Now, you can play No.10 type options wide, they look to pick up the ball and push inside, allowing both the forwards and full-back utilise the wide areas.
Rangers have that in Lee Wallace and Kenny Miller. Although 37 years old, the former Derby County striker still likes to run the channels, rather than being a penalty box striker.
If you have three players all trying to take up the same areas on the pitch, you become easy to cover and stop.
Although not in the same class as Arsenal transfer target Thomas Lemar and new Manchester City signing, Bernardo Silva, Windass loves that inside role, that’s where he was successful for Accrington Stanley, and coming off the flank, he could do it for Rangers.
In 86 appearances for the English side, he contributed to 36 goals, scoring 23. He will be hoping that Sunday’s return to the scoresheet will be the first of many this term.
“Obviously it is only a friendly so it doesn't mean that much but it's nice to get off the mark,” Windass admitted to RangersTV.
“I don't think I had a point to prove this pre-season. I have no idea how the manager is thinking but I can only keep playing how I have been playing.
“I have scored a few goals in pre-season so hopefully that is enough to get in the team.”
His goal at the weekend came from him getting into the box from the left flank, getting on the end of a pass to provide the finish. Not only will his ability to break into scoring positions aid the attack, he can build a relationship with Wallace on that side to benefit his team.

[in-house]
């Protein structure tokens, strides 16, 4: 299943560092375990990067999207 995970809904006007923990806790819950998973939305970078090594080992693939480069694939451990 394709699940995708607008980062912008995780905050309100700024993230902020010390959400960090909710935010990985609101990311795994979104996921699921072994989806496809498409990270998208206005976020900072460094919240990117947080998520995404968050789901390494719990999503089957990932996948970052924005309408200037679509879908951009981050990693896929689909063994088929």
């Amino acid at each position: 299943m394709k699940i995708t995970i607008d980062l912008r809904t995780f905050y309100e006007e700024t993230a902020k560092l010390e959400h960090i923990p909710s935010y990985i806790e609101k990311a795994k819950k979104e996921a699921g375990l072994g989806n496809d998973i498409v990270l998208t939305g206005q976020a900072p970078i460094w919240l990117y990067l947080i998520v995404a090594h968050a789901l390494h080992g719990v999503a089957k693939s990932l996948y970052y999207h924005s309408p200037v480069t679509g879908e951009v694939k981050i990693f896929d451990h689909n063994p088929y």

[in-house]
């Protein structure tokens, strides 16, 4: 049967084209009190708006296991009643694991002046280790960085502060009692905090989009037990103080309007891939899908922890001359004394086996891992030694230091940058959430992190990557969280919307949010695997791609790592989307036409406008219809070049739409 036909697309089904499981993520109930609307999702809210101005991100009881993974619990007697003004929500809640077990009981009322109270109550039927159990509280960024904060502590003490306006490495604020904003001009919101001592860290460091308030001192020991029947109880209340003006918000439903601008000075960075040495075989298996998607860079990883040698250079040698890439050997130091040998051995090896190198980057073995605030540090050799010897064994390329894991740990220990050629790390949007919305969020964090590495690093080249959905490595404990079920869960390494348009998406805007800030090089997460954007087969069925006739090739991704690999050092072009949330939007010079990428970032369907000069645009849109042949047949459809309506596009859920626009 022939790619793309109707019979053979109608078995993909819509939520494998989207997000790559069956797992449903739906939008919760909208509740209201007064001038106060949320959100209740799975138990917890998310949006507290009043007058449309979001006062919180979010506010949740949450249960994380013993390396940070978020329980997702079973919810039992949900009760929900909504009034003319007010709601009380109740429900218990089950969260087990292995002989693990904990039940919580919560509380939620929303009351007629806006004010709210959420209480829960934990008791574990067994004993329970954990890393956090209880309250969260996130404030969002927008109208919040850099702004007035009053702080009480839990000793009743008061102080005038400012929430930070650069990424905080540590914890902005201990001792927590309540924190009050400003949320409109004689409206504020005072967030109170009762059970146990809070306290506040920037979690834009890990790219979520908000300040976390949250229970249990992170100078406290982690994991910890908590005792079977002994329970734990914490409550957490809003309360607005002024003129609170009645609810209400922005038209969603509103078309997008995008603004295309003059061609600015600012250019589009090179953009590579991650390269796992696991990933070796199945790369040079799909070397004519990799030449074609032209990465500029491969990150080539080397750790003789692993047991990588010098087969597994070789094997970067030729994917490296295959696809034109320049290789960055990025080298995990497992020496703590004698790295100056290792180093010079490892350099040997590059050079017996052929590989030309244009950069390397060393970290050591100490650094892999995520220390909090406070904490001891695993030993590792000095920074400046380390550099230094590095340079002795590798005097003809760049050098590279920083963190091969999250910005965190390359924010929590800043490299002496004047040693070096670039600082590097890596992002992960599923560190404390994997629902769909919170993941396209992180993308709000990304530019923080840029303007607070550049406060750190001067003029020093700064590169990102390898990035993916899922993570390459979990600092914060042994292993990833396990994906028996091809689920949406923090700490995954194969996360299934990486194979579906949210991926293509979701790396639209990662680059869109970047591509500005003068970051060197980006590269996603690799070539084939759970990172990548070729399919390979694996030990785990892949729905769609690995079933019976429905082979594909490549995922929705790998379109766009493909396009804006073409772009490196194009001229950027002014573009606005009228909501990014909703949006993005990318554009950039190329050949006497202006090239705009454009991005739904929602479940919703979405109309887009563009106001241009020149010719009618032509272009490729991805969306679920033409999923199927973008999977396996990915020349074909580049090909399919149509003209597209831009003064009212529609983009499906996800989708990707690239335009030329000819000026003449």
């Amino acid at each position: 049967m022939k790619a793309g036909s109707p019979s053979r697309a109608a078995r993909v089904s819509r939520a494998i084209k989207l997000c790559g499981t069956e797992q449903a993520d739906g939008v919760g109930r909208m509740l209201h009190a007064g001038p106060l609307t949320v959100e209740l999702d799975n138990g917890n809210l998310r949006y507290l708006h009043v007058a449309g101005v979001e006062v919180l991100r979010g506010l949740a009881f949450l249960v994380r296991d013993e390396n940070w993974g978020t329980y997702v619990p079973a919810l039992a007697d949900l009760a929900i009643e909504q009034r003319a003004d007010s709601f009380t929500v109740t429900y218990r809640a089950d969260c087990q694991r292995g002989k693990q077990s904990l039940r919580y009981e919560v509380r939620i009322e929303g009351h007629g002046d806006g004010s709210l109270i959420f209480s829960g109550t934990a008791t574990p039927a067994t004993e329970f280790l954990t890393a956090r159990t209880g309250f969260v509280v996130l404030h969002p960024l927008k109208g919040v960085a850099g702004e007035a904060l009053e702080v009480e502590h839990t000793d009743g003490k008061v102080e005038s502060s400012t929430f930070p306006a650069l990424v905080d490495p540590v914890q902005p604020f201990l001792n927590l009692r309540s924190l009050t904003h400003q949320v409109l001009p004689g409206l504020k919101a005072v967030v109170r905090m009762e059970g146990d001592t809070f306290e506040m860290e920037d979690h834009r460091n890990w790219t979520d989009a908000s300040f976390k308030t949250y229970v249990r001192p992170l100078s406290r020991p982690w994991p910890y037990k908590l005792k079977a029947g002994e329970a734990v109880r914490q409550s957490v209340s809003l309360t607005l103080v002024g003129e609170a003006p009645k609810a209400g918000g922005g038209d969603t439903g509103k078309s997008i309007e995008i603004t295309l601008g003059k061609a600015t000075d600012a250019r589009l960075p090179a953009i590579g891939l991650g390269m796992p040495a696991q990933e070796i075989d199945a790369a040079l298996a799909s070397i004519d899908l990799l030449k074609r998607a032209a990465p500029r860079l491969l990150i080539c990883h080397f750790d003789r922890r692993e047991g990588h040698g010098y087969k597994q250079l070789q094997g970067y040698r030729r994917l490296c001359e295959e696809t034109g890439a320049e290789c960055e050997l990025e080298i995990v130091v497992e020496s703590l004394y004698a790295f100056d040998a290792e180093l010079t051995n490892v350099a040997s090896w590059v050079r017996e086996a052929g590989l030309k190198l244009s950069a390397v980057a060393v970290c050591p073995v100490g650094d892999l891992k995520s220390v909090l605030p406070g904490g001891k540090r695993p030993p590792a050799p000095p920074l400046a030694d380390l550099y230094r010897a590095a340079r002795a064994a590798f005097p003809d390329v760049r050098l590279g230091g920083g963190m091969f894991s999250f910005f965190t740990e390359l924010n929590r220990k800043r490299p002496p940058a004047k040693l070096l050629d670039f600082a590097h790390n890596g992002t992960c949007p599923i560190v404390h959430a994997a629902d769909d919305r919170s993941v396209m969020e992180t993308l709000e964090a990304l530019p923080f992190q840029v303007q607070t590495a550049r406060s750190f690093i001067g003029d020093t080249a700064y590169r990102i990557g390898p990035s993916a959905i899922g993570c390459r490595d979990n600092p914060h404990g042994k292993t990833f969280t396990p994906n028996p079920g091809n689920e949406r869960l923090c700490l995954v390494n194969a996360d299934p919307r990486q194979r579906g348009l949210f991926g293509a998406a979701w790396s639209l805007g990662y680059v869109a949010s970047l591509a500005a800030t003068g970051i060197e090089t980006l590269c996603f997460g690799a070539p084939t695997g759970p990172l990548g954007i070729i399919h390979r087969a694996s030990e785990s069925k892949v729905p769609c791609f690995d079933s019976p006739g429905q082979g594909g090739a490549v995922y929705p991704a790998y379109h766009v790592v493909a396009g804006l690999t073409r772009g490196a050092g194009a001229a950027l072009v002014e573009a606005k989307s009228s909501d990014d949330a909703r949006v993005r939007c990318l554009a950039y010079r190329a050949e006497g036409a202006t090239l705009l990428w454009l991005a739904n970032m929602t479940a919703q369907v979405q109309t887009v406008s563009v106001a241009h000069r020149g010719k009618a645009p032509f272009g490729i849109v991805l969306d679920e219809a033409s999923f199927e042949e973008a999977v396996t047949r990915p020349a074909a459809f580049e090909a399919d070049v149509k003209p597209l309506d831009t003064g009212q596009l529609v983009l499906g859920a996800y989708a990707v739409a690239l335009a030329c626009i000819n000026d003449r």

Playing against Kilmarnock at home last season, there was a window into what they could do together.
Windass gets the ball on the half-way line and instantly he is on the turn and looking forward.
As soon as the 23-year-old is in possession, Wallace reads the situations perfectly and is high up the pitch, waiting for his moment.
With his second touch, Windass has the ball under control and slips Wallace in behind the Killie defence and the former Hearts player is free inside the penalty area and the left-back adds the finish.
He may not have put in the strongest performances when he did make any of his 28 appearances for the Gers, but he did suffer a couple of thigh injuries that stopped him from getting off to a bright start last season.
After starting five games in a row over October and November, he’d miss another four through injury, two more starts followed before another absence.
It wasn’t until the final five games of the campaign before he got another run of consistent game-time.
Rangers are still pushing for the signing of Hearts left winger, Jamie Walker, but the Edinburgh side are holding strong.
According to his boss, Ian Cathro, it has mentally had an impact on his ability to perform.
“Jamie's been under a lot of attention, a lot of speculation all linking him to one particular club,” said Cathro. “We'll support him but everyone has to do the right things and respond properly.”
If Hearts hold out and resist Rangers temptation, it could be a blessing in disguise. Windass is perfect for the role of inside forward coming off the left-flank and it could be the break both he and Rangers need this season.